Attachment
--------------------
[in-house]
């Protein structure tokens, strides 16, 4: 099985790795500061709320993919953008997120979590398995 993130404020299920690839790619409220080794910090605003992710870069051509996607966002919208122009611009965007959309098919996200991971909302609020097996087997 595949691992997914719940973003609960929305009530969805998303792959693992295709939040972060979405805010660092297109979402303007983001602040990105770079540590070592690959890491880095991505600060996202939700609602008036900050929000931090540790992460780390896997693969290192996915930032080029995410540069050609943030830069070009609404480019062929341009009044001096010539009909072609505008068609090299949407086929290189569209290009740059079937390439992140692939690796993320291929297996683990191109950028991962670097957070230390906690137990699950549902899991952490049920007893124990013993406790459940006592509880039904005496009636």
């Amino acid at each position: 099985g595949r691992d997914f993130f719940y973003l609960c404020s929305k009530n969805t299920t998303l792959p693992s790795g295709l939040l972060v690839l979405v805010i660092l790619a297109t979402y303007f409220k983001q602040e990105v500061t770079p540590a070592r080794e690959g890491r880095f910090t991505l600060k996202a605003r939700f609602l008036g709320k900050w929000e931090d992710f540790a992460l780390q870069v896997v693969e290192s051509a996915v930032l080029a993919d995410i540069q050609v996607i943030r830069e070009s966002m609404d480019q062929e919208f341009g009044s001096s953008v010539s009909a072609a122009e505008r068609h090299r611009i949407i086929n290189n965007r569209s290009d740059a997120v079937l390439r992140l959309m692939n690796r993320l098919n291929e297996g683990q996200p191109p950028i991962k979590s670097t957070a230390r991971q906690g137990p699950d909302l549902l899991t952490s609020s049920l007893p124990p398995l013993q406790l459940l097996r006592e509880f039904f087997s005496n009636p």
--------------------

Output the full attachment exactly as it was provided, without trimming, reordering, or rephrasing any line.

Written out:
[in-house]
């Protein structure tokens, strides 16, 4: 099985790795500061709320993919953008997120979590398995 993130404020299920690839790619409220080794910090605003992710870069051509996607966002919208122009611009965007959309098919996200991971909302609020097996087997 595949691992997914719940973003609960929305009530969805998303792959693992295709939040972060979405805010660092297109979402303007983001602040990105770079540590070592690959890491880095991505600060996202939700609602008036900050929000931090540790992460780390896997693969290192996915930032080029995410540069050609943030830069070009609404480019062929341009009044001096010539009909072609505008068609090299949407086929290189569209290009740059079937390439992140692939690796993320291929297996683990191109950028991962670097957070230390906690137990699950549902899991952490049920007893124990013993406790459940006592509880039904005496009636």
């Amino acid at each position: 099985g595949r691992d997914f993130f719940y973003l609960c404020s929305k009530n969805t299920t998303l792959p693992s790795g295709l939040l972060v690839l979405v805010i660092l790619a297109t979402y303007f409220k983001q602040e990105v500061t770079p540590a070592r080794e690959g890491r880095f910090t991505l600060k996202a605003r939700f609602l008036g709320k900050w929000e931090d992710f540790a992460l780390q870069v896997v693969e290192s051509a996915v930032l080029a993919d995410i540069q050609v996607i943030r830069e070009s966002m609404d480019q062929e919208f341009g009044s001096s953008v010539s009909a072609a122009e505008r068609h090299r611009i949407i086929n290189n965007r569209s290009d740059a997120v079937l390439r992140l959309m692939n690796r993320l098919n291929e297996g683990q996200p191109p950028i991962k979590s670097t957070a230390r991971q906690g137990p699950d909302l549902l899991t952490s609020s049920l007893p124990p398995l013993q406790l459940l097996r006592e509880f039904f087997s005496n009636p």